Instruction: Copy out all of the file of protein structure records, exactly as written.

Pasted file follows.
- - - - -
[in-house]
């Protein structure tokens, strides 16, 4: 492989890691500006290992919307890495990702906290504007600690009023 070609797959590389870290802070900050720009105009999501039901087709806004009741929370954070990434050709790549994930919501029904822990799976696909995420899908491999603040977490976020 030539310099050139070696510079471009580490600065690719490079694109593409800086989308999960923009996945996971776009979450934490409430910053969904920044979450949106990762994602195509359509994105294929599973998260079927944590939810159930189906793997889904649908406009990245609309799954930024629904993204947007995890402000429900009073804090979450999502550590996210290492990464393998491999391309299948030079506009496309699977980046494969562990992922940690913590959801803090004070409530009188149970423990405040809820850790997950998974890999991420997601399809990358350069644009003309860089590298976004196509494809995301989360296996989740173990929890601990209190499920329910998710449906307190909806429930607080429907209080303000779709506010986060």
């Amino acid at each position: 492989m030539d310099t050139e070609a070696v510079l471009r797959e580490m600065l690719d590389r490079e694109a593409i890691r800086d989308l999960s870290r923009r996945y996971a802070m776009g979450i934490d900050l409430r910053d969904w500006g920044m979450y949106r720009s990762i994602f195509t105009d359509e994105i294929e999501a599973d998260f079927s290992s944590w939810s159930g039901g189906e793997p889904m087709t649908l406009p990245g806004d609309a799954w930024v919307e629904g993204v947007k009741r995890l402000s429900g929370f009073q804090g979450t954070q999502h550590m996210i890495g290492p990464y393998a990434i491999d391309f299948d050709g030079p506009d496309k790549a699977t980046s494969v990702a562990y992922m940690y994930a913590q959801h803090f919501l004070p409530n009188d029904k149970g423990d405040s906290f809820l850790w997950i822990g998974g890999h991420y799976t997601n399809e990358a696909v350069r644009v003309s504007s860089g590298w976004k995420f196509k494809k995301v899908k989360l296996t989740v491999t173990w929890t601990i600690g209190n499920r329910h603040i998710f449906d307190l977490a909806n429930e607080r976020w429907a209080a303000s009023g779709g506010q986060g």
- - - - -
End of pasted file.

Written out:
[in-house]
């Protein structure tokens, strides 16, 4: 492989890691500006290992919307890495990702906290504007600690009023 070609797959590389870290802070900050720009105009999501039901087709806004009741929370954070990434050709790549994930919501029904822990799976696909995420899908491999603040977490976020 030539310099050139070696510079471009580490600065690719490079694109593409800086989308999960923009996945996971776009979450934490409430910053969904920044979450949106990762994602195509359509994105294929599973998260079927944590939810159930189906793997889904649908406009990245609309799954930024629904993204947007995890402000429900009073804090979450999502550590996210290492990464393998491999391309299948030079506009496309699977980046494969562990992922940690913590959801803090004070409530009188149970423990405040809820850790997950998974890999991420997601399809990358350069644009003309860089590298976004196509494809995301989360296996989740173990929890601990209190499920329910998710449906307190909806429930607080429907209080303000779709506010986060």
């Amino acid at each position: 492989m030539d310099t050139e070609a070696v510079l471009r797959e580490m600065l690719d590389r490079e694109a593409i890691r800086d989308l999960s870290r923009r996945y996971a802070m776009g979450i934490d900050l409430r910053d969904w500006g920044m979450y949106r720009s990762i994602f195509t105009d359509e994105i294929e999501a599973d998260f079927s290992s944590w939810s159930g039901g189906e793997p889904m087709t649908l406009p990245g806004d609309a799954w930024v919307e629904g993204v947007k009741r995890l402000s429900g929370f009073q804090g979450t954070q999502h550590m996210i890495g290492p990464y393998a990434i491999d391309f299948d050709g030079p506009d496309k790549a699977t980046s494969v990702a562990y992922m940690y994930a913590q959801h803090f919501l004070p409530n009188d029904k149970g423990d405040s906290f809820l850790w997950i822990g998974g890999h991420y799976t997601n399809e990358a696909v350069r644009v003309s504007s860089g590298w976004k995420f196509k494809k995301v899908k989360l296996t989740v491999t173990w929890t601990i600690g209190n499920r329910h603040i998710f449906d307190l977490a909806n429930e607080r976020w429907a209080a303000s009023g779709g506010q986060g």